It is important that you go to the vet as soon as possible if you see a tumor on your cat’s anus. The smaller the tumor is, the easier it is to remove surgically if you wish. And also the smaller the chance of metastases. Your vet will first investigate what the tumor on your cat’s anus is and then make a treatment plan together with you as the owner. Not everyone wants chemotherapy or surgery.

What else can you do if you decide not to have your cat operated?


Unfortunately, there is no way to make the tumor disappear in a cheap and low-stress way for your cat other than through surgery. But you can of course support your cat for the rest of its life without removing the tumor. We call this palliative care. What your cat needs obviously depends on his complaints. Does he have difficulty passing his stool past the tumor? Then you can give him a laxative. This makes his stool much softer and allows it to move better past the tumor.


constipation relief cat

Honey ointment

When your cat has a tumor on its anus that grows through tissues, a kind of open wound is created. You can imagine that such a wound quickly become infected because it’s close to the anus. But normal skin bacteria can also infect the tumor wound. It is therefore wise to rub his tumor with a bactericidal ointment. It is best to apply iodine ointment, but since your cat will lick it up, he will need to wear a collar since this ointment will cause diarrea. And we don’t think it is in the interest of your cat to let him walk around with a collar for the rest of his life. That is why we recommend applying honey ointment to it 3 times a day. This also has an antibacterial and wound-care effect. But of course the wound will never close again because it does not dissolve the tumor.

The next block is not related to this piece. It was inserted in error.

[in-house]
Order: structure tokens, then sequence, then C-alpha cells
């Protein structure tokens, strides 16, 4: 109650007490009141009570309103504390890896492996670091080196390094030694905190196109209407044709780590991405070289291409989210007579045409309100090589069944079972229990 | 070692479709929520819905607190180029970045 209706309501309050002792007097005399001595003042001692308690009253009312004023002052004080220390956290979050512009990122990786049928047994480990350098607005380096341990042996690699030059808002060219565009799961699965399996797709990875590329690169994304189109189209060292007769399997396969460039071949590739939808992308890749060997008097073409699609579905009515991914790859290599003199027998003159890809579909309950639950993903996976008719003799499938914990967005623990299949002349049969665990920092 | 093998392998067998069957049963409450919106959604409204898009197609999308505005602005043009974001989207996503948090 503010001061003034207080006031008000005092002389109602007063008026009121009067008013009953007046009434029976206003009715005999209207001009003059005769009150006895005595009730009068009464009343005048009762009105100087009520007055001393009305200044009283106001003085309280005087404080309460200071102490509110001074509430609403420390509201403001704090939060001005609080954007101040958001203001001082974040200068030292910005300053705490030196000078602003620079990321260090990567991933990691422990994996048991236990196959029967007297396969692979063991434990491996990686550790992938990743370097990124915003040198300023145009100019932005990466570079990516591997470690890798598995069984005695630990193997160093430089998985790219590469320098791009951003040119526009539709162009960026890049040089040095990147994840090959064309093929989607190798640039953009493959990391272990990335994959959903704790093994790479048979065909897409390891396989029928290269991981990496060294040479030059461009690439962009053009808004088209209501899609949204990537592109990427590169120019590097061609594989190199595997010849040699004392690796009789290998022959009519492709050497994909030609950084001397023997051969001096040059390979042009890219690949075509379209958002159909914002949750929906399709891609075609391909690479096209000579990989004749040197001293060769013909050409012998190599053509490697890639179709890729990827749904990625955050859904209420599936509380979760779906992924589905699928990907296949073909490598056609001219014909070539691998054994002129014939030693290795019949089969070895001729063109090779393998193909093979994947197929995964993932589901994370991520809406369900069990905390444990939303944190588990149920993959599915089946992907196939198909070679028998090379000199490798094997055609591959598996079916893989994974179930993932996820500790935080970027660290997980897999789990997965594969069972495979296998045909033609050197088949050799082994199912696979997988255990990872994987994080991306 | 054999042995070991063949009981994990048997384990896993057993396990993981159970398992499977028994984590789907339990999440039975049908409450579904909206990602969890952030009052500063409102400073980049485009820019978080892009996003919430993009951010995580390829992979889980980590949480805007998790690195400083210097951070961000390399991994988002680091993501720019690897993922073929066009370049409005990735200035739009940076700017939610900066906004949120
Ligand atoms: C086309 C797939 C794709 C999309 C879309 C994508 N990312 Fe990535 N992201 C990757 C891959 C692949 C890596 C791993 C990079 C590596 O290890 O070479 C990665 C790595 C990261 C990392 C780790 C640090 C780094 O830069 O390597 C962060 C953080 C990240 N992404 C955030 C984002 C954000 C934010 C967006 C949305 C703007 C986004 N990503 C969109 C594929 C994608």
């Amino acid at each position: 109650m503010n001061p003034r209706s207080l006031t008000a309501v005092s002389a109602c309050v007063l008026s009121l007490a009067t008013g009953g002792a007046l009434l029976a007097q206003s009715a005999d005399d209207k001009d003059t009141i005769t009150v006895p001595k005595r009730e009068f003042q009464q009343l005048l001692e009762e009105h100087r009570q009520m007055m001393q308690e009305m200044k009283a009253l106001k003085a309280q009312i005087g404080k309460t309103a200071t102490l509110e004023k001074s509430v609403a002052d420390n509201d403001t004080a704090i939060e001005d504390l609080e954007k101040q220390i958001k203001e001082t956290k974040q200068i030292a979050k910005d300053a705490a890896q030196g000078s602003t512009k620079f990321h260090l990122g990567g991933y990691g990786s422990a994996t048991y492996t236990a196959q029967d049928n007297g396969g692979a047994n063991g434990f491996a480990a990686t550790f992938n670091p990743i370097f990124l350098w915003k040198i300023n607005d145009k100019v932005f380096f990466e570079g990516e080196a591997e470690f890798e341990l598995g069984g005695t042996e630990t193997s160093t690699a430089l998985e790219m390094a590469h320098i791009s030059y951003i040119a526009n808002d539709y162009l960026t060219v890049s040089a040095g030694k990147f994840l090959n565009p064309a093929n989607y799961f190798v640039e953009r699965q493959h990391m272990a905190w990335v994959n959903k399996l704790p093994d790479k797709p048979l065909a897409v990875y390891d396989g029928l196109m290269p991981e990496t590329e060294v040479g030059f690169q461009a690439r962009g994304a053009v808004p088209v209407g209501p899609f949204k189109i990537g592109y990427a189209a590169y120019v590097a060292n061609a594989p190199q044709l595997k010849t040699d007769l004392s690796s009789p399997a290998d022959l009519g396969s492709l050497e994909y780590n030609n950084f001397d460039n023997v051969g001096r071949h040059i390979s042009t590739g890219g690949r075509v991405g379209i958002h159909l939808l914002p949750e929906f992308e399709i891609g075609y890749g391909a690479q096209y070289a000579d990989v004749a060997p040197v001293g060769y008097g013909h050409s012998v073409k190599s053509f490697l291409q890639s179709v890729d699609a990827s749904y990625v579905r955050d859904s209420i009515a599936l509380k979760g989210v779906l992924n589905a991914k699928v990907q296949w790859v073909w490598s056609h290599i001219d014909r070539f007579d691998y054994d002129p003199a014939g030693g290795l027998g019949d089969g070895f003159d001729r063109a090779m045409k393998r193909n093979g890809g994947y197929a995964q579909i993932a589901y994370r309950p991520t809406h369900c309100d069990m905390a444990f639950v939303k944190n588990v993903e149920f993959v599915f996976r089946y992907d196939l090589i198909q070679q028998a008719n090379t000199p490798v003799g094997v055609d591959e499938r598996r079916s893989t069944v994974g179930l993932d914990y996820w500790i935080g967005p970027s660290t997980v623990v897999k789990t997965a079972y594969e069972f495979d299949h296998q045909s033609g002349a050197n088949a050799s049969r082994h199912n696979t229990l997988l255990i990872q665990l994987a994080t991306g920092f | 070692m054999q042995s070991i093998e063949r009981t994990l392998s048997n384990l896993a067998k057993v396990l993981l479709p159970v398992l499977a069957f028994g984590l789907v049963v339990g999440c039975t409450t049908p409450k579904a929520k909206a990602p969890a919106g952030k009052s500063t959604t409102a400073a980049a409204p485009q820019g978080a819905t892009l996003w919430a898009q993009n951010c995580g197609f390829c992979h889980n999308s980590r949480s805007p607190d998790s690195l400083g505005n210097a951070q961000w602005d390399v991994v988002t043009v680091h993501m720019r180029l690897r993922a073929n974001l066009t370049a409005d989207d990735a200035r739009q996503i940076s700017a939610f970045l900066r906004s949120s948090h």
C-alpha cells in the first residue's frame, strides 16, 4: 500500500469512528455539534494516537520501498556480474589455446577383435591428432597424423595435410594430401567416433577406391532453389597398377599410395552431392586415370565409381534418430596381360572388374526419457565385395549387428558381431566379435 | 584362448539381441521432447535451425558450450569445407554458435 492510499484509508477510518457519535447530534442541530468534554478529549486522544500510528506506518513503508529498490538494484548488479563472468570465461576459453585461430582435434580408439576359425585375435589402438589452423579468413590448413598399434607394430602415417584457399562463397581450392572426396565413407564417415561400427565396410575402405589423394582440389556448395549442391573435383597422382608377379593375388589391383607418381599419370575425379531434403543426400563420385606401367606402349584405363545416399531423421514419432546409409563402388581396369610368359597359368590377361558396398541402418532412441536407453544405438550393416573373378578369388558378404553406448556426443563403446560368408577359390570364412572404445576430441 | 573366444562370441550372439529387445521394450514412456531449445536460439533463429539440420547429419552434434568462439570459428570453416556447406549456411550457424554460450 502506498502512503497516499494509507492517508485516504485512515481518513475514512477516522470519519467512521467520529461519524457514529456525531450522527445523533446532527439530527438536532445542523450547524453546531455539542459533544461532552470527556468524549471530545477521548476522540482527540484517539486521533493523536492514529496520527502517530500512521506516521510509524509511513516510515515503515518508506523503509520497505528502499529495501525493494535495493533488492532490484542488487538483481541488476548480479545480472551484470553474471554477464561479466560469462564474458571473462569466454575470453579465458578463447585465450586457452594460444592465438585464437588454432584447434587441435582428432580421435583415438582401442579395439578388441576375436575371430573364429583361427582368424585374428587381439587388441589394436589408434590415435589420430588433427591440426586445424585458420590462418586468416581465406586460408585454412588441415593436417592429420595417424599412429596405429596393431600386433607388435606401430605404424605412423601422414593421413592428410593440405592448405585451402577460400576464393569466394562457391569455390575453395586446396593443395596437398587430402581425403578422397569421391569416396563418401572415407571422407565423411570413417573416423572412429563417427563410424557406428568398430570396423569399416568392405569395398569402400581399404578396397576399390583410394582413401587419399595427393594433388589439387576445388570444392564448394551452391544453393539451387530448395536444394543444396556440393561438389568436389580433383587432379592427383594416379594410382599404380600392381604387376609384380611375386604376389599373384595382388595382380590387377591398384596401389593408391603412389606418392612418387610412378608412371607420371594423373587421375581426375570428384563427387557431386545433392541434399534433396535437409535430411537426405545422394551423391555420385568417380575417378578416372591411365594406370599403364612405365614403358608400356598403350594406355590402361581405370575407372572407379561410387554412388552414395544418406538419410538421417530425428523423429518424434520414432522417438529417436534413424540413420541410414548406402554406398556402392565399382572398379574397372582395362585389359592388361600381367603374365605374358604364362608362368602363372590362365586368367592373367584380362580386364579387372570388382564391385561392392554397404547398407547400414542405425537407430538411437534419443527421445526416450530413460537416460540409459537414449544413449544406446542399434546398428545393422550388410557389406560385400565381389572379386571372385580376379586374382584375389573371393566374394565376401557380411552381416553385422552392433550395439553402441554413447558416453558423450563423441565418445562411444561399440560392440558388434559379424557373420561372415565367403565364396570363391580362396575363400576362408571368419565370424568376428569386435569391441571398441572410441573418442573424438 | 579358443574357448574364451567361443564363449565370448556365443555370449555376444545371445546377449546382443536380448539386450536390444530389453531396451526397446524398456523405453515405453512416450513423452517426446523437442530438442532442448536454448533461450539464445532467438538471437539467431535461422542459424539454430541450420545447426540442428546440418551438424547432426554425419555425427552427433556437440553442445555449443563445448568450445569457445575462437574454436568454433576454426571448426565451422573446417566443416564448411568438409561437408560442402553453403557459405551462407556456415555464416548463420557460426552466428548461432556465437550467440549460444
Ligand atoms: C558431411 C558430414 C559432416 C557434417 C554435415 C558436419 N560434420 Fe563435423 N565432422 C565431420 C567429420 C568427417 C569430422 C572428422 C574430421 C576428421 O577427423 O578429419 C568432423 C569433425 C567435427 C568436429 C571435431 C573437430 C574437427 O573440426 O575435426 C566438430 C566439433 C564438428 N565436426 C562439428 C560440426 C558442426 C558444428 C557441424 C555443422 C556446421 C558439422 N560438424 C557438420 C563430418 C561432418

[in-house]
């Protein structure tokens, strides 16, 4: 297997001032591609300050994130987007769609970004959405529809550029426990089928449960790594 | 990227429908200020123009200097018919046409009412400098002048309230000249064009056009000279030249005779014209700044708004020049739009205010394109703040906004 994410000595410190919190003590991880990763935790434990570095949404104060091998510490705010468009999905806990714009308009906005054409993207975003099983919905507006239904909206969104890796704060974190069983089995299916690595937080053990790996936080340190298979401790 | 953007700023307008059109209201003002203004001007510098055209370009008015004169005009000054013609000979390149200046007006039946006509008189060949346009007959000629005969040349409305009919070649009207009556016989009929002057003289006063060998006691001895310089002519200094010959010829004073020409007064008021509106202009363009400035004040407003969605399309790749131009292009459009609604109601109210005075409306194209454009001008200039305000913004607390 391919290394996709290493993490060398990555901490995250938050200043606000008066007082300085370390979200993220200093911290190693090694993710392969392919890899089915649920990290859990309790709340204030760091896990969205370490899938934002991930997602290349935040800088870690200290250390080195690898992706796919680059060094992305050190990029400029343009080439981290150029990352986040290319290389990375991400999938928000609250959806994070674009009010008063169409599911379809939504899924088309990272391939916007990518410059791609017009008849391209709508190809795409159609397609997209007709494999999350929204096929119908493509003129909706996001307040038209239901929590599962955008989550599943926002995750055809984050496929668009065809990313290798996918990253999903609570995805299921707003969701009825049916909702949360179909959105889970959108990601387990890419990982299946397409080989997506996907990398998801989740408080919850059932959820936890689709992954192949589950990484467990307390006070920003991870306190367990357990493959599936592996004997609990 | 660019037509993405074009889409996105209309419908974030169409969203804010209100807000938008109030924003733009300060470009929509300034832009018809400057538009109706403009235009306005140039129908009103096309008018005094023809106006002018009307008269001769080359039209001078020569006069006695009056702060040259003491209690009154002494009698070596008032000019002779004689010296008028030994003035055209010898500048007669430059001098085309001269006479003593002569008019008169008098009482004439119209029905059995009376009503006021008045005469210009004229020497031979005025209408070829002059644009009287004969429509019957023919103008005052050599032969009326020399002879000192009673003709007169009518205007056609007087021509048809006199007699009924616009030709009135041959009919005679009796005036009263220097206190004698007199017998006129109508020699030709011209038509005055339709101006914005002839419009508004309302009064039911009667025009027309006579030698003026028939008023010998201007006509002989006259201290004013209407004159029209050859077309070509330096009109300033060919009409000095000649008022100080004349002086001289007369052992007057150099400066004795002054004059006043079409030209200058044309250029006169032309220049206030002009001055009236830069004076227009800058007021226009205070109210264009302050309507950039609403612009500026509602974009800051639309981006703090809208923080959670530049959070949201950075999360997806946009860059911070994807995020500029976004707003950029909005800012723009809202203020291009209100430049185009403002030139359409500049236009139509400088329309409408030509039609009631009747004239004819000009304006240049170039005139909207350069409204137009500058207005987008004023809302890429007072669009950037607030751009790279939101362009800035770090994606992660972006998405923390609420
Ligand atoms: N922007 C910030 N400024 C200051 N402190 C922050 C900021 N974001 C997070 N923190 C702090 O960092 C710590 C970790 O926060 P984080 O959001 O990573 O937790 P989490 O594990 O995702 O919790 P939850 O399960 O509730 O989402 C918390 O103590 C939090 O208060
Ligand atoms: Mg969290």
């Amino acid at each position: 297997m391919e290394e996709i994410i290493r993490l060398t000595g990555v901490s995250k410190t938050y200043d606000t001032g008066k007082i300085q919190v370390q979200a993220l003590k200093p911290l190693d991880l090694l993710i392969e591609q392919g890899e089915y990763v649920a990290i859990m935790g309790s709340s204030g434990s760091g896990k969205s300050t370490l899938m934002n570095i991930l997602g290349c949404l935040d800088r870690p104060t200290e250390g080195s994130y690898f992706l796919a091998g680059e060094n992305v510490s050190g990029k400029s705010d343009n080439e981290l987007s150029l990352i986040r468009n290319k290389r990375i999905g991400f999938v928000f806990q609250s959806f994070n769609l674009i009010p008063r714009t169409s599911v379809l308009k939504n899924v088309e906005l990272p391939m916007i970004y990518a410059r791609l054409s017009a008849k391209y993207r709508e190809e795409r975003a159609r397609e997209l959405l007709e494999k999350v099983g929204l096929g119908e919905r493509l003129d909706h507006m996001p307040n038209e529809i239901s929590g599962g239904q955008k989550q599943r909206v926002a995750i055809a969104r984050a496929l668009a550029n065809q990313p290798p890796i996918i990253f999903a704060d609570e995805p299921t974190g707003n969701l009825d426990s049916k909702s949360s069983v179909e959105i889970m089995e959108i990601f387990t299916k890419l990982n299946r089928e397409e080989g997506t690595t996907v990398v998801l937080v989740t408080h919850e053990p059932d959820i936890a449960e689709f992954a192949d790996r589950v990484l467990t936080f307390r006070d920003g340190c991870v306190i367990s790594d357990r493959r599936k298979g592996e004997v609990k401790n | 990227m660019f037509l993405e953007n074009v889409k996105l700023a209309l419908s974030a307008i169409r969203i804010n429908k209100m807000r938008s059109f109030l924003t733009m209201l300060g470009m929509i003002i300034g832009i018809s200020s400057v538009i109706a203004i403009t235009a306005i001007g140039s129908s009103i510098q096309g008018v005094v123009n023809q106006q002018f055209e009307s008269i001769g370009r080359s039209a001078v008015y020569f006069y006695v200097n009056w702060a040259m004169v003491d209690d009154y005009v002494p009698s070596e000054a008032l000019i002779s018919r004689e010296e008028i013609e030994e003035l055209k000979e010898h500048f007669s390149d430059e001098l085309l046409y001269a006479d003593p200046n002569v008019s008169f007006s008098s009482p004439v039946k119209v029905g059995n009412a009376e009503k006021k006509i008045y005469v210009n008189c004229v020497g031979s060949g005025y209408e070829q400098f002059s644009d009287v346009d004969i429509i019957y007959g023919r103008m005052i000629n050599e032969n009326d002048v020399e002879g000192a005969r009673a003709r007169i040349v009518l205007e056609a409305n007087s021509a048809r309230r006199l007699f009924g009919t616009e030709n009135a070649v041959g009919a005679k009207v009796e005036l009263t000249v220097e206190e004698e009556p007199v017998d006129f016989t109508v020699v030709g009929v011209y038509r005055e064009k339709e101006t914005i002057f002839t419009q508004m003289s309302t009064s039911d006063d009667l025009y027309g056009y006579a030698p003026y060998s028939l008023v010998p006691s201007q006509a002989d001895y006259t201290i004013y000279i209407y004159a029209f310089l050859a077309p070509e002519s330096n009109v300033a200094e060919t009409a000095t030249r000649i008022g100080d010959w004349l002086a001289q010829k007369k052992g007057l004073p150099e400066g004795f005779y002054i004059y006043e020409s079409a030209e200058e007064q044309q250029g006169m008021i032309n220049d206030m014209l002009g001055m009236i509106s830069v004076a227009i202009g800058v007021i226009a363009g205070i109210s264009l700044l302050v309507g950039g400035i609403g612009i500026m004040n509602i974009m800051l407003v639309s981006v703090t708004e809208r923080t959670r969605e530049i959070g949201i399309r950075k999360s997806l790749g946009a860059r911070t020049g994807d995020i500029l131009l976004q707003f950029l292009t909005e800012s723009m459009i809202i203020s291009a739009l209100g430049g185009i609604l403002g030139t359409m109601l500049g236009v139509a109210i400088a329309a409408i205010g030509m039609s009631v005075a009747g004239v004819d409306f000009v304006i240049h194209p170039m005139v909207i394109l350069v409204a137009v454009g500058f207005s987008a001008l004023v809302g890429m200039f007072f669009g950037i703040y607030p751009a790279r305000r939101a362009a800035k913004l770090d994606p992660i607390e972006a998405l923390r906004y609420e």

honey ointment


If your cat is also in a lot of pain, you can ask your vet if your cat can be prescribed a painkiller. They probably won’t make a fuss about it if you have already been there to make a diagnosis. If they don’t want this you can also use Aspirin 81mg tablets. Give your cat half of a tablet once every two days. This is not as strong as the painkiller that your vet can prescribe, but is most of the times sufficient in reducing its pain. Hopefully your cat will have a good quality of life in the near future and you won’t have to say goodbye to him for a while. All the best!